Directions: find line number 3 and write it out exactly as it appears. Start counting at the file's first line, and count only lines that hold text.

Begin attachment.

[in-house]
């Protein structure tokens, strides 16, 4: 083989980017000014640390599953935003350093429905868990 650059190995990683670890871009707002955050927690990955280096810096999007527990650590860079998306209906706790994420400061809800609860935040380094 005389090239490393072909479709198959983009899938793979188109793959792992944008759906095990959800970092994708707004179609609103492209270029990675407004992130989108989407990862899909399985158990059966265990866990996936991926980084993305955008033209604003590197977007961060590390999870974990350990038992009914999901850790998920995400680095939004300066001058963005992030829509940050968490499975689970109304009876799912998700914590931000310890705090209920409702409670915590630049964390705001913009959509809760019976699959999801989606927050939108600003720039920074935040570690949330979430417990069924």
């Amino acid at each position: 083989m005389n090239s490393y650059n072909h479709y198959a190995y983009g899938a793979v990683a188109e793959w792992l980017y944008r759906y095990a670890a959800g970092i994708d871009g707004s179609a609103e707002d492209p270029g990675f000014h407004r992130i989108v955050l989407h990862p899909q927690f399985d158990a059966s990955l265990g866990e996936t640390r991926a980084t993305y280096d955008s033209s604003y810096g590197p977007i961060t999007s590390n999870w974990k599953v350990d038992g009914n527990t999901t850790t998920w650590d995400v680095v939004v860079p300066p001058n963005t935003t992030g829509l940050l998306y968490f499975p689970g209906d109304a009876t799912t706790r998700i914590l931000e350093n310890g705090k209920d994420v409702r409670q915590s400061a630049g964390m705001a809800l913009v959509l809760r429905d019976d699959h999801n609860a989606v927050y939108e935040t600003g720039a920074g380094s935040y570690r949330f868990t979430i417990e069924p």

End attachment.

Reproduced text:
């Amino acid at each position: 083989m005389n090239s490393y650059n072909h479709y198959a190995y983009g899938a793979v990683a188109e793959w792992l980017y944008r759906y095990a670890a959800g970092i994708d871009g707004s179609a609103e707002d492209p270029g990675f000014h407004r992130i989108v955050l989407h990862p899909q927690f399985d158990a059966s990955l265990g866990e996936t640390r991926a980084t993305y280096d955008s033209s604003y810096g590197p977007i961060t999007s590390n999870w974990k599953v350990d038992g009914n527990t999901t850790t998920w650590d995400v680095v939004v860079p300066p001058n963005t935003t992030g829509l940050l998306y968490f499975p689970g209906d109304a009876t799912t706790r998700i914590l931000e350093n310890g705090k209920d994420v409702r409670q915590s400061a630049g964390m705001a809800l913009v959509l809760r429905d019976d699959h999801n609860a989606v927050y939108e935040t600003g720039a920074g380094s935040y570690r949330f868990t979430i417990e069924p």